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J Am Vet Med Assoc. 1997 Aug 1;211(3):322-5.

Comparison of results of adrenocorticotropic hormone stimulation and low-dose dexamethasone suppression tests with necropsy findings in dogs: 81 cases (1985-1995).

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  • 1Department of Clinical Sciences, College of Veterinary Medicine and Biomedical Sciences, Colorado State University, Fort Collins 80523, USA.



Comparison of diagnostic accuracy of results of low-dose dexamethasone suppression (LDDS) and ACTH stimulation tests with necropsy findings in 81 dogs.


Retrospective study.


81 dogs that had undergone screening tests for hyperadrenocorticism and that had a complete necropsy report.


Medical records were evaluated for results of CBC, serum biochemical analysis, urinalysis, endocrine testing, signalment, treatment, and necropsy findings. Each dog was definitively classified as having true-positive, true-negative, false-positive, or false-negative results. Statistical analyses included determination of prevalence, apparent prevalence, accuracy, number of dogs misclassified, sensitivity, specificity, and positive- and negative-predictive values.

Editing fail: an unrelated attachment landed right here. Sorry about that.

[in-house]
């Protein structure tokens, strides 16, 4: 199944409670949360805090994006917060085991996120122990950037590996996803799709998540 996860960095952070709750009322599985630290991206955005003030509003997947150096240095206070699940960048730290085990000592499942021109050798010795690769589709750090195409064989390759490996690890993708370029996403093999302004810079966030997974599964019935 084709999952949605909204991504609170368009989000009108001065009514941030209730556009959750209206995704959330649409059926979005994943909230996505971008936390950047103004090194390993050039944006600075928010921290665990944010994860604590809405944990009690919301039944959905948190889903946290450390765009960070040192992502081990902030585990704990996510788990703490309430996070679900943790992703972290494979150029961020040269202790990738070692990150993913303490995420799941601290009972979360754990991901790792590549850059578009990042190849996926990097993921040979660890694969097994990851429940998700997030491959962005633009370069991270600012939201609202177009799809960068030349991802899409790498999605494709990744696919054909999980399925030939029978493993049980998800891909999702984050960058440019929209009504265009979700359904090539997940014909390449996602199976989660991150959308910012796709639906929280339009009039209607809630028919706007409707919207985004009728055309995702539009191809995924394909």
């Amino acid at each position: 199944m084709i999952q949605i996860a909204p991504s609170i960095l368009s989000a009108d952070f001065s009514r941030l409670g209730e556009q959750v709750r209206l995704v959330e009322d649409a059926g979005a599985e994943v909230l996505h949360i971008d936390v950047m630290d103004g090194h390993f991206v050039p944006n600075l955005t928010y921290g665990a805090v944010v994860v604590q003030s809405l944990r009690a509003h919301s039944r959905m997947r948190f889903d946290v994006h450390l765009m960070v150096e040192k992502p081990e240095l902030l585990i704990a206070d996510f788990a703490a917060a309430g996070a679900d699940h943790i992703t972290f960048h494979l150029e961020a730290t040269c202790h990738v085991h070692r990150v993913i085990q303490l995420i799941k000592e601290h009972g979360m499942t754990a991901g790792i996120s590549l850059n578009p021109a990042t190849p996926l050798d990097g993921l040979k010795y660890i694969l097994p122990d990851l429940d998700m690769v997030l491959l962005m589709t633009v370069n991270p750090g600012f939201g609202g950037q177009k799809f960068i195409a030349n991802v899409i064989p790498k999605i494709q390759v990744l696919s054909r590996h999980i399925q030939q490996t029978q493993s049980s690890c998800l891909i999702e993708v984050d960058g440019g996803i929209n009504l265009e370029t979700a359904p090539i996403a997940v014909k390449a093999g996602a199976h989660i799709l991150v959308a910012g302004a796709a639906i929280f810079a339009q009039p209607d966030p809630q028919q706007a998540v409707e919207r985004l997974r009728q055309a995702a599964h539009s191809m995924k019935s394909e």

Of the 81 dogs that fit the criteria for selection, 40 (49%) were confirmed as having hyperadrenocorticism (30 had pituitary-dependent disease and 10 had adrenal gland tumors). Forty-one dogs had illnesses attributable to a cause other than disease of the adrenal glands. Sensitivity of ACTH stimulation and LDDS tests were 95 and 96%, respectively. Specificity for the ACTH stimulation test was higher (91%) than that of the LDDS test (70%). When prevalence of the disease in the study population was taken into consideration, the positive-predictive value for the ACTH stimulation test was 91%, compared with 76% for the LDDS test.


The ACTH stimulation test was more specific than the LDDS test, although sensitivity was similar for both tests. The ACTH stimulation test also had a significantly higher positive-predictive value than the LDDS test when a prevalence of 25% was taken into consideration.

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